Brazil: Conservative Catholics Take to the Web

Source: FSSPX News

The growing phenomenon of Catholic influencers – Christians using digital tools to disseminate their vision of Catholicism – is the theme of a recent study sponsored by the Brazilian episcopate and published by Ideias & Letras. The bishops are particularly concerned about the influence gained by conservatives on the web.

It is on the Instituto Humanitas Unisinos (IHU) site, run by the Jesuits of the University of Vale dos Sinos, that Joaquim Giovani Mol Guimaraes, president emeritus of the Pastoral Commission for Communication of the Conference of Bishops of Brazil (CNBB) and auxiliary bishop of Belo Horizonte, presented the results of the research which worries the Brazilian episcopate.

In his contribution, entitled “Digital Influencers or Catholic Evangelists,” the prelate intends to alert his colleagues and public opinion against the growing presence – at least numerically – of conservative Catholics bluntly denouncing the ravages of progressivism within the country, when it comes to evaluating the reforms implemented in the current pontificate.

Mol Guimaraes, who does not have excessive affection towards traditionalists, deplores the influence of sites which, “although presenting elements linked to popular devotion and faith, nonetheless express a personal vision of what they believe to be the truth, even if it means being moralistic and manipulative.”

And the bishop distinguishes between the “good” distributors of content via the internet – to whom he awards the title of Catholic evangelizers – and the “bad,” who are reduced to the level of simple “digital influencers.”

The criterion for making this discernment is clear, even caricatured: it is necessary that “the discourse and the praxis [of those who use the web in this way] be imbued with the vision of the Church which is that of Pope Francis,” explains the auxiliary bishop of Belo Horizonte.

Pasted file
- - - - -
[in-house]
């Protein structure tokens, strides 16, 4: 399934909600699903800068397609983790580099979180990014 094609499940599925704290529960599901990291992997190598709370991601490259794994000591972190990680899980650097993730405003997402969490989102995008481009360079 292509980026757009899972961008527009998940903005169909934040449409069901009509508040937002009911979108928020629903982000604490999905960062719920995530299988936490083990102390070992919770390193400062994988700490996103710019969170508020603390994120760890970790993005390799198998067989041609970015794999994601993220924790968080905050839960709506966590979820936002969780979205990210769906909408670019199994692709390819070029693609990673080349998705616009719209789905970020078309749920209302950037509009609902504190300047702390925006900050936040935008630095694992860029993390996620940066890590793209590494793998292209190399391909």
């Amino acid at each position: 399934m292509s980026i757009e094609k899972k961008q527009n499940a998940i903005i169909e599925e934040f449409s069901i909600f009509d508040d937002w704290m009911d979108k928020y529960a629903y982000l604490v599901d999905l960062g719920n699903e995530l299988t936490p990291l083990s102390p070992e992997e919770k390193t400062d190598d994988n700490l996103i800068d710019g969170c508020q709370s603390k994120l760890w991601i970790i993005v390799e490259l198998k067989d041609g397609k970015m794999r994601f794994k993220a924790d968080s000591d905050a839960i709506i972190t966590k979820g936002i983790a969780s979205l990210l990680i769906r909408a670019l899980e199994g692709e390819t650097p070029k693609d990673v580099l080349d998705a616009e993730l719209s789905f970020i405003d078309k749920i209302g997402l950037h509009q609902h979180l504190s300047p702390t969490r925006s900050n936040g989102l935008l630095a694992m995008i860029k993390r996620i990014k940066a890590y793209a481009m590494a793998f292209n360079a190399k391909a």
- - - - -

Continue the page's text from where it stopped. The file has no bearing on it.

It is appropriate to place the debate in its Brazilian context. In 2018, when future president Jair Bolsonoro, decried by part of the press as a man of the extreme right, ran for head of state, groups of conservative Catholics went online, not hesitating to target the country's Conference of Bishops and sometimes even Pope Francis, for their alleged support for the school of thought embodied by Jair Bolsonaro's opponent, Luiz Inacio Lula da Silva.

The investigation sponsored by the Brazilian episcopate thus singles out lay Catholic Bernardo Küster and Fr. Paulo Ricardo, two fervent supporters of former President Jair Bolsonaro. Both are followed by several million of their compatriots on the web. For researcher Alzirinha Souza, these two Catholic influencers “ended up creating a parallel magisterium.” 

Bishop Mol Guimaraes, for his part, denounces their “undue and unfounded” criticism of the structure and institutional hierarchy of the Church, as well as a form of “narcissism.”